So, the diptych does more than point out similarities (that an apple is like a pair of legs because of spots), the pairings signal an internal relationship between both sides. The tone of sanctity, afforded by majestic rendering of subject matter and black-and-white, speaks to a shared, living connection between these two objects. They speak of each other as the same, and so we look at apple the same way we look at human legs. Equally, that is. In an egalitarian way.

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The diptych, then, helps creates unity out of disparate subjects, but Brodowicz’s eye for  similarity between the human body and nature highlights an already existing continuity that goes unnoticed. Through Brodowicz’s rendering of tree bark and back skin, the diptych reveals the natural world in the human body and the human body in the natural world. Lines and creases, the tough of bark is the soft of skin. The textures feel different, but we perceive their unity through formal elements such as line.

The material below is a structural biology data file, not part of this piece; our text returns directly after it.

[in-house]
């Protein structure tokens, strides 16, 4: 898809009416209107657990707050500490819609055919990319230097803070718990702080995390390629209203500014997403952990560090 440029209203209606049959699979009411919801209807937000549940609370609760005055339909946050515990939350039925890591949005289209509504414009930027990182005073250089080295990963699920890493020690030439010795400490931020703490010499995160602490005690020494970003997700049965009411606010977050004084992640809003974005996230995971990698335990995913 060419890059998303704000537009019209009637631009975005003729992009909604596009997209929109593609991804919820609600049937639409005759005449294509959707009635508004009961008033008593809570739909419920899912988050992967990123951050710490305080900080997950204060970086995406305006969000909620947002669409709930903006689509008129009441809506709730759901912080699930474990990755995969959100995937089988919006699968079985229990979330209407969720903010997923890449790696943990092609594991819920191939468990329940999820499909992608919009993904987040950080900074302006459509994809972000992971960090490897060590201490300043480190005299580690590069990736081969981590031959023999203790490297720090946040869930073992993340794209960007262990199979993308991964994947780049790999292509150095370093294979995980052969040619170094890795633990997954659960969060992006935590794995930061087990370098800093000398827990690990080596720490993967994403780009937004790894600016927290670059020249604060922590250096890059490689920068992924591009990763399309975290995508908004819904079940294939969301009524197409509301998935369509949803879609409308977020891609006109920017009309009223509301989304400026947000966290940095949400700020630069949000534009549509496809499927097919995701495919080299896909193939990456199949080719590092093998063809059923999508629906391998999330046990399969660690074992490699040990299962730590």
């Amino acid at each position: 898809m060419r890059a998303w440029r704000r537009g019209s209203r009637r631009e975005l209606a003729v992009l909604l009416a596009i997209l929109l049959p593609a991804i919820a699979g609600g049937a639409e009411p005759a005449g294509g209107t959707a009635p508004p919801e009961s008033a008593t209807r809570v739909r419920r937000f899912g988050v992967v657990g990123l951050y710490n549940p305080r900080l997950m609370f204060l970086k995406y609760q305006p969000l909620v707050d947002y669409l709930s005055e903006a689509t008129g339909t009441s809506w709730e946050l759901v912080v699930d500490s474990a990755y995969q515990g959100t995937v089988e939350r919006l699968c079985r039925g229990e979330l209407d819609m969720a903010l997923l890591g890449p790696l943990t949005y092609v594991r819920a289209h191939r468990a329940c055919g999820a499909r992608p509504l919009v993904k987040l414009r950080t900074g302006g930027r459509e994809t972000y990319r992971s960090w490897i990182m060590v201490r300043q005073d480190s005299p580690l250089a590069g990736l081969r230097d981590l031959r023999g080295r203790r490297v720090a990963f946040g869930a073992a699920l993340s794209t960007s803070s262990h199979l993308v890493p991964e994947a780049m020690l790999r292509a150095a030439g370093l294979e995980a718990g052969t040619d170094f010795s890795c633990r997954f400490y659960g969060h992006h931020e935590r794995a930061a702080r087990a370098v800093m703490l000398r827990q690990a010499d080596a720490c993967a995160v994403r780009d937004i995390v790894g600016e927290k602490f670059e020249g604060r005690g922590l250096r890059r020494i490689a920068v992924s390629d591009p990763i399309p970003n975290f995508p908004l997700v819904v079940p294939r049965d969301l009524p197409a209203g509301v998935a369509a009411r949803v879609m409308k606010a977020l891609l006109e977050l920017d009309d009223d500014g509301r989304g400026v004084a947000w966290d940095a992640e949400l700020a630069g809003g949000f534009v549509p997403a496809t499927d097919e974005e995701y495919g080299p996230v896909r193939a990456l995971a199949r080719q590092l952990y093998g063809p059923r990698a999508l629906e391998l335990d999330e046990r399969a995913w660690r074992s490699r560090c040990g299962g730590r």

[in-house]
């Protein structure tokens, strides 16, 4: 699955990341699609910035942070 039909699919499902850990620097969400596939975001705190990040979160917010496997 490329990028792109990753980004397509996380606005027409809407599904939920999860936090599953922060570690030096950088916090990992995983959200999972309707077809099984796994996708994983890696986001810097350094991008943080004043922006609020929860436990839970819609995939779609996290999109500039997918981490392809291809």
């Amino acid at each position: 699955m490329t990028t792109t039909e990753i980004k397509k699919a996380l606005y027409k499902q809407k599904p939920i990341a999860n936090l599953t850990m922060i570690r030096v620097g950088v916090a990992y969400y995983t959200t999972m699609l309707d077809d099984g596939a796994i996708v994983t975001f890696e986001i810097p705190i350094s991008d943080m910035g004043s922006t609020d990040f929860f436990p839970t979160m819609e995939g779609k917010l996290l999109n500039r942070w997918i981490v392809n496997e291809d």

Again, the bark and the back are not just alike, these qualities speaks to their reflective relationship. Like a mirror, they create each other because they both exist. While that may sound like an overly dramatic tautology, it actually means that the bark and the back, like the apple and the legs, are interdependent–unable to exist without the other. They (nature and the human body) constitute each other.

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Earlier, I treated the body and nature, tree roots and foot, as if they were ‘different subjects,’ separated from each other in an ontological manner, but can it be that Visual Exercises protests this sundering of humanity from nature? I think so. Brodowicz strives to show the unity between them, which presumes there is separation to bridge.